The history book committee in charge of the two volume set; From Prairie Trails to the Yellowhead provided history about the Rural Municipality of Elfros #307, the villages of Elfros and Leslie, along with the hamlet of Mozart. They provided as many military pictures as they could obtain, as well as a listing of those who served with the Canadian Forces. Along with the memories of the veterans, they provided the discharge certificate for Edward James Attfield who served with the First Depot Battalion Sask Regiment, a photo of the cover to a ration book, and a City of Elfros sample certificate welcoming home their comrades A group picture of the 223 Battalion (Scandinavian), Troops leaving Elfros W.W.I, and the No. 16 Platoon of 214 Overseas Battalion, and the names of those in the group image. Another photograph depicts Carl Sveinson, and bomber crew on bond selling mission, and the Girl Guides who form a Guard of Honour. There is another group image of five armed forces personnel, C. McPhail, Cever Johnson, Peter Bennett and David Hunter. Eleven other group pictures feature two or three people in the images, these are along with the many individual military personnel photos included in the book.


Elfros village is located at 51° 44′ 36″ N, 103° 51′ 39″ W section 13-township 32-range 14-West of the 2nd meridian. It is northeast of Regina and southeast of the Quill Lakes at the junction of Provincial Highways 16 and 35.


Leslie is located just off of Highway 16 between Foam Lake and Elfros. The post office began as Leslie Station between 1906 and 1909. Leslie Village located at South east section 36 township 31 range 13 west of the second meridian. In Geographic Names of Saskatchewan, it was noted that Fairland was the first post office in the area which closed down when the rail was laid.

Mozart located at North east section 25 township 32 range 15 west of the second meridian or 51° 46′ 33″ N, 103° 59′ 39″ W. Once again, Bill Barry affirms that Laxdal was the original post office in the area – Section 4 township 33 range 14 west of the second meridian- between 1907 and 1909 until the Mozart hamlet formed at the Canadian Pacific Siding and established a post office there in 1909.


Royal Canadian Legion Elfros Branch 237 erected a cenotaph honouring those who lost their lives in service (as follows).


BENNETT, Russell BENNETT, Peter BLACK, Francis COOK, Herbert
GISLASON, John GOVIER, George SMITH, Donald SMITH, Gilbert


From records at the National War Memorial and Library And Archives Canada, Canadian Expeditionary Force records that could be found, some moire information follows:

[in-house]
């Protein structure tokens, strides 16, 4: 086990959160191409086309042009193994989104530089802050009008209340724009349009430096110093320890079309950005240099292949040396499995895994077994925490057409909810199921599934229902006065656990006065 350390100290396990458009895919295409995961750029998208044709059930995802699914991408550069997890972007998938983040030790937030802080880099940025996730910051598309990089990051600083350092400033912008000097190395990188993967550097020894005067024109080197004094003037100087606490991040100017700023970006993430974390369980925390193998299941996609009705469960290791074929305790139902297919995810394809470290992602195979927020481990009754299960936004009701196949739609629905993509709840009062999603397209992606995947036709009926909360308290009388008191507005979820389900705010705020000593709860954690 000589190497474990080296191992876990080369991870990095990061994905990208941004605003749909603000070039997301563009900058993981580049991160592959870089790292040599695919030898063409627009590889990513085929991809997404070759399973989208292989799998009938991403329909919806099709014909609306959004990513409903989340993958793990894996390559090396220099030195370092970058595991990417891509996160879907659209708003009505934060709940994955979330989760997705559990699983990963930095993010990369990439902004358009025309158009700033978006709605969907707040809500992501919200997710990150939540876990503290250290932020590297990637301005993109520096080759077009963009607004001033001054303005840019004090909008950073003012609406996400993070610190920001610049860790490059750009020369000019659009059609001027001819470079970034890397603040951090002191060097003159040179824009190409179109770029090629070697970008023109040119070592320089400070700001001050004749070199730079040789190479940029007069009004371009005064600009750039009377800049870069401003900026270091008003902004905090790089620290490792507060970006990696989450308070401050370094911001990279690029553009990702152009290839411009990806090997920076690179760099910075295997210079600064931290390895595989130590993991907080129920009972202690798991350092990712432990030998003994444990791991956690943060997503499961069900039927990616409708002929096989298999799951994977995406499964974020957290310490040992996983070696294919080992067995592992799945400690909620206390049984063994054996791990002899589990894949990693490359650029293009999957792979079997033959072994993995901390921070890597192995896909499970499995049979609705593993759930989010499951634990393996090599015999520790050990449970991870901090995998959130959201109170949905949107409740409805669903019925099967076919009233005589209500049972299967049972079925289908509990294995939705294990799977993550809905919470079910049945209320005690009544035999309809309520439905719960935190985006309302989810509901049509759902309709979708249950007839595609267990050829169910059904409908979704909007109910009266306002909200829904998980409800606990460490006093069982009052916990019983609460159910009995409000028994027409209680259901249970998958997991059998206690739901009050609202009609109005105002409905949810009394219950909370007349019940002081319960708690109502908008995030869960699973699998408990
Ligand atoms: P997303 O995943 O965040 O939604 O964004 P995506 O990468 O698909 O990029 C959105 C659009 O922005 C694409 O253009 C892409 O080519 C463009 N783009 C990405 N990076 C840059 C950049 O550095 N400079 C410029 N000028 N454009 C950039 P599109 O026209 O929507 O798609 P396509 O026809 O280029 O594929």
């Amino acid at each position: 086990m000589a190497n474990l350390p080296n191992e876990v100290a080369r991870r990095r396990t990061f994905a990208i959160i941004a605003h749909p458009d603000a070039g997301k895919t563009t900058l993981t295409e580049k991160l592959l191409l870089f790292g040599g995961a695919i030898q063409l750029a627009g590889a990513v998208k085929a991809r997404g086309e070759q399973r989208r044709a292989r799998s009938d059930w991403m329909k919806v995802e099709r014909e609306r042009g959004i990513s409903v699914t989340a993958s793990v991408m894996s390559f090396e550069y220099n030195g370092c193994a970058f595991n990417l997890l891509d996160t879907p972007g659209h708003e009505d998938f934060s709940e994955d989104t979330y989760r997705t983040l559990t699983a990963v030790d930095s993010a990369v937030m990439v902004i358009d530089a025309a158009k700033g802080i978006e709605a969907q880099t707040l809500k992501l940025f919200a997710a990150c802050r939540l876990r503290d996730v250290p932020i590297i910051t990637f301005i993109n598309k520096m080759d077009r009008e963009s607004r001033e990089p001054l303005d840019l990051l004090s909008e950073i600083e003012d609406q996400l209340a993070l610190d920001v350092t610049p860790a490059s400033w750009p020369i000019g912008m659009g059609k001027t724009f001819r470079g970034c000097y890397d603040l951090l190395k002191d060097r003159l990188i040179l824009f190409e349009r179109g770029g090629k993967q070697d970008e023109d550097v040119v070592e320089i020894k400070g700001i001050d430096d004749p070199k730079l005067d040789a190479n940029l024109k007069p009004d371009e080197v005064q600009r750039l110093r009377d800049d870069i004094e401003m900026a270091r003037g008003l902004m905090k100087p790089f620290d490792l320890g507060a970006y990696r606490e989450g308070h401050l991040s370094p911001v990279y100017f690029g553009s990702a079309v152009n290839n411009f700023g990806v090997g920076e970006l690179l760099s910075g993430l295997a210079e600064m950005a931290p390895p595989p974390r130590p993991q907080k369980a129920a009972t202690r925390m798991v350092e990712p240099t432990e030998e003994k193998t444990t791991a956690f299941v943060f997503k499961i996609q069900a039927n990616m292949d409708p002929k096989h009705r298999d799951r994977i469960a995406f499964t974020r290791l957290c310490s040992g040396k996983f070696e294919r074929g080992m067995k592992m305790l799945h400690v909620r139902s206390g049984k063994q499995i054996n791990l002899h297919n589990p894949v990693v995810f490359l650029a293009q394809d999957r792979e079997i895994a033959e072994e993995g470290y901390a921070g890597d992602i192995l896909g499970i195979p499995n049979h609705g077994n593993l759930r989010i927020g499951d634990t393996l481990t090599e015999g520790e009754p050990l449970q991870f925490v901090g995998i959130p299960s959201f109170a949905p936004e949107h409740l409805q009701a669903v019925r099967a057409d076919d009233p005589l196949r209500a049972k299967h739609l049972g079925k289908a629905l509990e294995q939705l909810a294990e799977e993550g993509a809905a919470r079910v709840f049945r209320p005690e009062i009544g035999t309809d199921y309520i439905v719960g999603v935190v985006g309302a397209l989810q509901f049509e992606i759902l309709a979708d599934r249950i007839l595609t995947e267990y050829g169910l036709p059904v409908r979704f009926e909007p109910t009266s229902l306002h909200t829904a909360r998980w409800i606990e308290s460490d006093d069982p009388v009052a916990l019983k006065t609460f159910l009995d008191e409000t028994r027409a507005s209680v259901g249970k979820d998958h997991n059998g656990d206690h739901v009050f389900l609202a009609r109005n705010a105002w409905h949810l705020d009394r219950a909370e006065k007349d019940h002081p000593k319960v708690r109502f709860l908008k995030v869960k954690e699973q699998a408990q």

To the family of Edward BENNETT and Hanna CRUISE from Northern Ireland were born nine children. Peter served in the First World War for the 214th Brigade. William Peter BENNETT born Lachute Quebec, was born Jan 16, 1898 and signed up February 12, 1916. Russell Alexander Bennett, was born Lachute Argenteul, Quebec April of 1894. Russell, a homesteader near Kelvington when he enlisted was taken June 1916, Peter fell October 1917. Dave Hunter and Charlie McPhail enlisted along with Russel. Russel and Peter had siblings of Katie, Lorne, George, Cora, Elsie, Jessie and Stanley Lorne served in World War II. Private Russel BENNETTis laid to rest in Menin Gate (Ypres) Memorial in Belgium June 5, 1916. Russel served with the 1st Canadian Mounted Rifles (Saskatchewan Regiment) Private William Peter Bennett was laid to rest at the same cemetery November 6, 1917 and he served with the Canadian Infantry (Saskatchewan Regiment 28th Battallion).


Jon Gislason was born November 19, 1917, and was killed in action in Normandy on June 4, 1944. Before this he was hired on as a farm hand. Jon was born to Johannes Gislason and Sigurveig Arnason. Jon had five brothers and three sisters, Arnie, Gudjon, Daniel, Kari, Vilhelmina, Anna Sigrun, Ann Holosko, Helga S and Einar Gislason. Gudjon, Daniel and Einar also served in World War II in the army. Jon A was born in Iceland, and provided an address near Oakview, Manitoba on enlistment

George GOVIER enlisted June 1915 in Wadena. Govier, born April 11, 1892 served with the 31st Battalion in the Canadian Infrantry (Alberta Regiment), and was buried at Hastings Cemetery, Sussex, United Kingdom after he gave the supreme sacrifice, February 27, 1919.


Sergeant LAC Donald Henry Smith was taken April 12, 1943 after serving with the Royal Canadian Air Force. He is interred at Warwick Cemetery, Warwickshire, United Kingdom.


Gilbert James Smith fell January 28, 1945, and is buried in the Elfros Cemetery in Saskatchewan. Gilbert, the son of James and Marion SMITH served with the Royal Canadian Air Force. had enlisted September 24, 1914 at Valcartier, Quebec. Born Kendal, Westmorland, England, Gilbert gave the address of Woodlande Kendal, England of James Smith, his next of kin, when he enlisted. The Canadian Over-Seas Expeditionary Force attestation paper lists his date of birth as July 7, 1888.

Norman Hugh Smith, born in Elfros, enlisted in the Royal Canadian Air Force (RCAF) in 1942. While serving with Squadron 153, he received notice that his brother Gilbert fell in action at the age of 22. Gilbert also served with the RCAF.

Sources are embedded within the post – Julia Adamson author